Clinical and Electrodiagnostic Evaluation of Traumatic Disease of Brachial Plexus: 12 Dogs, 17 Cats
World Small Animal Veterinary Association World Congress Proceedings, 2006
O. Besalti1, Z. Pekcan2, Y.S. Sirin3, E. Unlu4
1Ankara University Faculty of Veterinary Medicine Department of Surgery, Diskapi, Ankara, Turkey; 2Kirikkale University Faculty of Veterinary Medicine Department of Surgery, Yahsihan, Kirikkale, Turkey; 3Ankara University Faculty of Veterinary Medicine Department of Surgery, Diskapi, Ankara, Turkey; 4Ministry of Health Ankara Diskapi Education Hospital Department of Physical Therapy and Rehabilitat, Diskapi, Ankara, Turkey

The objective of the study was to present electrodiagnostic and clinical findings of the traumatic disease of brachial plexus (TDBP). Dogs and cats that had clinical signs of TDBP and diagnosed electrophysiologically were reviewed. Standard motor nerve conduction study and/or sensory nerve conduction studies, H reflex, somatosensoric evoked potentials, and needle electromyography in both extremity and paraspinal muscles were employed for diagnosing the involved nerve and level of injury. Injured areas were examined in three cases (1 dog, two cats) after euthanasia and in 10 cases (4 dogs, 6 cats) during operation at the lower part of brachial plexus by the reflexion of the scapula laterally. The left side was predominant in both dogs and cats in 81.82 % and 76.47% respectively. The radial nerve was involved in all cases individually or associated with other nerves. There were avulsion in radial nerve (n=11) and at the outside of vertebral canal or lower spinal ganglion (n=4), and the other cases had multiple nerve involvement in brachial plexus as in ulnar-median, axial, musculocutaneous and suprascapular nerve in addition to radial nerve. The injured nerves were found totally severed and lodged in fibrous tissues ventrally at the operation or necropsy. However in two surgically explored cats epineurium remained partially intact. In conclusion, sensory nerve action potentials, and needle EMG and H reflex can be suggested in determining the avulsion of the brachial plexus, denervation potentials can be accepted as a clue to diagnose the involved nerve.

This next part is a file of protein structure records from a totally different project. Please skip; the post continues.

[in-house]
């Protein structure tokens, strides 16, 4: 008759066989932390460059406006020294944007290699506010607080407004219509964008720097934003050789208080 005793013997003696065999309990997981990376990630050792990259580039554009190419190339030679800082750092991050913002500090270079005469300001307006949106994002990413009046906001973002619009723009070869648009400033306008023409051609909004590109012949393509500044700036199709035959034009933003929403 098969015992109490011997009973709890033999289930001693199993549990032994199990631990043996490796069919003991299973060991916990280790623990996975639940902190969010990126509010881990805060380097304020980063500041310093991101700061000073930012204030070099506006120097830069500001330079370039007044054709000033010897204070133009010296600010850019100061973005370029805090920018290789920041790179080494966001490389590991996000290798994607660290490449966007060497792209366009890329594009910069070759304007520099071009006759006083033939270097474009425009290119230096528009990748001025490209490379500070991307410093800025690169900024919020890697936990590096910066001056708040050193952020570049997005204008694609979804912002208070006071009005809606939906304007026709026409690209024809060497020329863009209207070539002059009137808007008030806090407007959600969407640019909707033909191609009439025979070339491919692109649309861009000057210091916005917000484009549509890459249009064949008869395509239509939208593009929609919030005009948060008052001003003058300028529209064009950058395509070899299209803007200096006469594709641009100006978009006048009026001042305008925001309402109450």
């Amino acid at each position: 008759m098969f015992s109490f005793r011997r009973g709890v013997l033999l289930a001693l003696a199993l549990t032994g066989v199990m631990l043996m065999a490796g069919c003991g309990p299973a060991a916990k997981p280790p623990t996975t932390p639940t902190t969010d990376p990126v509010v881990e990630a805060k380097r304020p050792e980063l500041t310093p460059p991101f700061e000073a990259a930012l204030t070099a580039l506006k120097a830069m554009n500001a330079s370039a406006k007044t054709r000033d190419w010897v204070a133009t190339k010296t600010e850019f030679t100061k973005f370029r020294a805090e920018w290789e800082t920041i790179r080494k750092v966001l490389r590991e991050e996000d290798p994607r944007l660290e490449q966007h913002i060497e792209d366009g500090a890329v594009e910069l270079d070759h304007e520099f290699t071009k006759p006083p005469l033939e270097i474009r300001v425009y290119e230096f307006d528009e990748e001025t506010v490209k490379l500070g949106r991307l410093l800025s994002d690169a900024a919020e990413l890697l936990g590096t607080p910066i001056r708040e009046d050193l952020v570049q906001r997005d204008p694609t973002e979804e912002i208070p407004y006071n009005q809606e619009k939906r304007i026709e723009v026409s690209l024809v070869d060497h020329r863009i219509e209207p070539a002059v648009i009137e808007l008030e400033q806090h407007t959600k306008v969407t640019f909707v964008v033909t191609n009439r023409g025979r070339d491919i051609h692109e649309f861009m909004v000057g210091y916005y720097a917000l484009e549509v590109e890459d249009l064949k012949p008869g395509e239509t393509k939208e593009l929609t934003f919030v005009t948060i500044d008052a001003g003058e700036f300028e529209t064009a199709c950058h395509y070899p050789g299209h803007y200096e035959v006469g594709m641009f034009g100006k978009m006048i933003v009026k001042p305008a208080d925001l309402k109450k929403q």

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O. Besalti
Ankara University
Faculty of Veterinary Medicine Department of Surgery
Diskapi, Ankara, Turkey

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